THUNDER BAY – The Save Our Carousel Committee announced today that from Saturday 18th June the partially restored carousel will be operational again after a two year COVID shutdown.
“The good news is that Thunder Bay’s much-loved carousel will be up and running again this summer,” said Save Our Carousel Co-Chair Donna Gilhooly. “Although the restoration work is still in progress, we are in the final stretch. Rather than delay its use for another year until everything is complete, TFOCP and Parks decided to put it into service. »
“The community will be able to see the incredible efforts made by local artisans and artists in restoring all of the horses. And above all, children won’t have to wait another year to ride their favorite horse! she says.
The CW Parker will look like a skeleton of itself, but the restored horses are a beautiful sight and worth a trip to Chippewa Park in themselves.
“We wanted to make sure the kids in our community wouldn’t miss another season riding their favorite horse,” said committee co-chair Donna Gilhooly.
Everything has been affected by the Covid. For example, Superior Highschool was unable to complete the iconic image paintings for the rounding boards, but what was done is startlingly beautiful.
Because all the elements fit together like a puzzle, it was decided not to erect partially completed elements. However, the public can rest assured that the carousel is nearly complete and all we need is additional time to complete the restoration and obtain the necessary government approvals.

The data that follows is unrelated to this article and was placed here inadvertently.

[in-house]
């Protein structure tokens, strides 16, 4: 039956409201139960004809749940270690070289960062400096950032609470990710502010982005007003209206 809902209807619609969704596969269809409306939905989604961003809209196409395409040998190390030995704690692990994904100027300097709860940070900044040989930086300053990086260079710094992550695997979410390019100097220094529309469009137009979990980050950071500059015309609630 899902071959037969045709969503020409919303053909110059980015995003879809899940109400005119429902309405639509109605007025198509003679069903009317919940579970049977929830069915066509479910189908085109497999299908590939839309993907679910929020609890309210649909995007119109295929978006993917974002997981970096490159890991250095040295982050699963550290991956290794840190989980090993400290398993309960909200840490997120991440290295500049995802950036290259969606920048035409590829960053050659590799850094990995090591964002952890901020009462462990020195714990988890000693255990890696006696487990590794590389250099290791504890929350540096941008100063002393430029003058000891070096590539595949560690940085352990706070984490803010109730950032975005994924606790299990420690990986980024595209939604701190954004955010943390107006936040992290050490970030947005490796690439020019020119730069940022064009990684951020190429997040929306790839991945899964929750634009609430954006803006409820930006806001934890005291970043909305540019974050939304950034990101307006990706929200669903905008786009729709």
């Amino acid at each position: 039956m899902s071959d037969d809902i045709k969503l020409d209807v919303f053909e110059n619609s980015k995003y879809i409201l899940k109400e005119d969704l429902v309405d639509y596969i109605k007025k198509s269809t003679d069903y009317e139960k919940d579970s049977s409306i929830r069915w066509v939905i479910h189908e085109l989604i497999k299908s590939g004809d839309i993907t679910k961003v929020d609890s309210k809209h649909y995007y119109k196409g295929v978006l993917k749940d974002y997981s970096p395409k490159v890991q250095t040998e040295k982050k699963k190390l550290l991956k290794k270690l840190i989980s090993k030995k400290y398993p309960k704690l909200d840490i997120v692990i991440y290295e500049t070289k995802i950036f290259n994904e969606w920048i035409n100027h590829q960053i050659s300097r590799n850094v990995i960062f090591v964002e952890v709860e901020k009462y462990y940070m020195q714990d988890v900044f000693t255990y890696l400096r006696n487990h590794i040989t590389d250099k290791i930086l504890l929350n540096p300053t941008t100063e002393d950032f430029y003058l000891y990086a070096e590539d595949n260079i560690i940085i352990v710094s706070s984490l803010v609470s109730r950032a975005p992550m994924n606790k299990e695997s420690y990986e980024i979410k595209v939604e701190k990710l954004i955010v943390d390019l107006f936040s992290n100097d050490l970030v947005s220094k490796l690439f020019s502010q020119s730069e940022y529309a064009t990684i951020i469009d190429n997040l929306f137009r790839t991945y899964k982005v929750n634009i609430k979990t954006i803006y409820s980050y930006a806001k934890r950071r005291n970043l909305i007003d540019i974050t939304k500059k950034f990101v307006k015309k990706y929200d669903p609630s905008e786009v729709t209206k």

Visitors will note that this year the multi-coloured fabric roof will not be installed as in the short term it will compromise the overall restoration effort. It is expected that there will be a new mounting system for a new awning installed from the fall. The existing canopy does not provide significant protection from the elements and has been a concern since the restoration process began. Each horse and the music organ will be individually protected when not in use throughout this summer.
According to Gilhooly, while two new floats were sculpted and built by the Thunder Bay Sculptors, there was not enough time to mount their incredible sculptures in time for the season opener. This work will resume in the fall.
“We hope that children will enjoy riding horses this summer and that families and heritage enthusiasts will come to see the restoration work. Completing the restoration to the highest standards is important to us. We know it will be worth the wait to see it completed in all its glory,” Gilhooly concluded.
The carousel along with the other rides will operate on weekends until July 1, when they will run Wednesday through Sunday, 1 p.m. to 8 p.m.